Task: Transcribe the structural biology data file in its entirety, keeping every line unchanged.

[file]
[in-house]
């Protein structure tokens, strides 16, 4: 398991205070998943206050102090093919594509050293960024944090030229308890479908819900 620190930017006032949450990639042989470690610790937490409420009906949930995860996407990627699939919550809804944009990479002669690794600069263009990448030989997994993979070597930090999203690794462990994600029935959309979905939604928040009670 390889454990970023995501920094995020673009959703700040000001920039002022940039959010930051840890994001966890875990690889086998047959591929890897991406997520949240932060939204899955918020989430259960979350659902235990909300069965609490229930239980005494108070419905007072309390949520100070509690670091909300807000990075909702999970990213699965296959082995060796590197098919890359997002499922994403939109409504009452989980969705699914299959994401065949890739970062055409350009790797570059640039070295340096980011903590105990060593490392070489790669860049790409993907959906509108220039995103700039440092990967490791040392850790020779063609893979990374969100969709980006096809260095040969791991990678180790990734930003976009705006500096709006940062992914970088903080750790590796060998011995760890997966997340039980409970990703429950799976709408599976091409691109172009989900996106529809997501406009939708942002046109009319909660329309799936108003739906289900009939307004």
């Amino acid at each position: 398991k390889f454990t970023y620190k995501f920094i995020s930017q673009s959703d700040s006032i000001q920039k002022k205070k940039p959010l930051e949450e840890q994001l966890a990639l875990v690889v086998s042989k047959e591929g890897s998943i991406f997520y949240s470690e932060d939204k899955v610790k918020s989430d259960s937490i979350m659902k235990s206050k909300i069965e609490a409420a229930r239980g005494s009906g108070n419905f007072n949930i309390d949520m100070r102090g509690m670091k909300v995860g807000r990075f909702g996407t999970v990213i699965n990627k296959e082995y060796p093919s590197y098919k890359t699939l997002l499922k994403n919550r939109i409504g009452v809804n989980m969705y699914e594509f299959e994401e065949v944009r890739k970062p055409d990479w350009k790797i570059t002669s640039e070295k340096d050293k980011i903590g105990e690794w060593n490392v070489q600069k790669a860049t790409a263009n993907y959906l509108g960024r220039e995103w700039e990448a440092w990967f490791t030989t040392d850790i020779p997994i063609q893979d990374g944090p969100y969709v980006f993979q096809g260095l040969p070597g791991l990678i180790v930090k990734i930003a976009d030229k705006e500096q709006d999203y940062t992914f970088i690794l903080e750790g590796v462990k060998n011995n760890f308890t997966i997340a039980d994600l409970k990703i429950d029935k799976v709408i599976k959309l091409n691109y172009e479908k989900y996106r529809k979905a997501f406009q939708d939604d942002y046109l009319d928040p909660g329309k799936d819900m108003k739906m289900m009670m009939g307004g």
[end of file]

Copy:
[in-house]
């Protein structure tokens, strides 16, 4: 398991205070998943206050102090093919594509050293960024944090030229308890479908819900 620190930017006032949450990639042989470690610790937490409420009906949930995860996407990627699939919550809804944009990479002669690794600069263009990448030989997994993979070597930090999203690794462990994600029935959309979905939604928040009670 390889454990970023995501920094995020673009959703700040000001920039002022940039959010930051840890994001966890875990690889086998047959591929890897991406997520949240932060939204899955918020989430259960979350659902235990909300069965609490229930239980005494108070419905007072309390949520100070509690670091909300807000990075909702999970990213699965296959082995060796590197098919890359997002499922994403939109409504009452989980969705699914299959994401065949890739970062055409350009790797570059640039070295340096980011903590105990060593490392070489790669860049790409993907959906509108220039995103700039440092990967490791040392850790020779063609893979990374969100969709980006096809260095040969791991990678180790990734930003976009705006500096709006940062992914970088903080750790590796060998011995760890997966997340039980409970990703429950799976709408599976091409691109172009989900996106529809997501406009939708942002046109009319909660329309799936108003739906289900009939307004």
């Amino acid at each position: 398991k390889f454990t970023y620190k995501f920094i995020s930017q673009s959703d700040s006032i000001q920039k002022k205070k940039p959010l930051e949450e840890q994001l966890a990639l875990v690889v086998s042989k047959e591929g890897s998943i991406f997520y949240s470690e932060d939204k899955v610790k918020s989430d259960s937490i979350m659902k235990s206050k909300i069965e609490a409420a229930r239980g005494s009906g108070n419905f007072n949930i309390d949520m100070r102090g509690m670091k909300v995860g807000r990075f909702g996407t999970v990213i699965n990627k296959e082995y060796p093919s590197y098919k890359t699939l997002l499922k994403n919550r939109i409504g009452v809804n989980m969705y699914e594509f299959e994401e065949v944009r890739k970062p055409d990479w350009k790797i570059t002669s640039e070295k340096d050293k980011i903590g105990e690794w060593n490392v070489q600069k790669a860049t790409a263009n993907y959906l509108g960024r220039e995103w700039e990448a440092w990967f490791t030989t040392d850790i020779p997994i063609q893979d990374g944090p969100y969709v980006f993979q096809g260095l040969p070597g791991l990678i180790v930090k990734i930003a976009d030229k705006e500096q709006d999203y940062t992914f970088i690794l903080e750790g590796v462990k060998n011995n760890f308890t997966i997340a039980d994600l409970k990703i429950d029935k799976v709408i599976k959309l091409n691109y172009e479908k989900y996106r529809k979905a997501f406009q939708d939604d942002y046109l009319d928040p909660g329309k799936d819900m108003k739906m289900m009670m009939g307004g």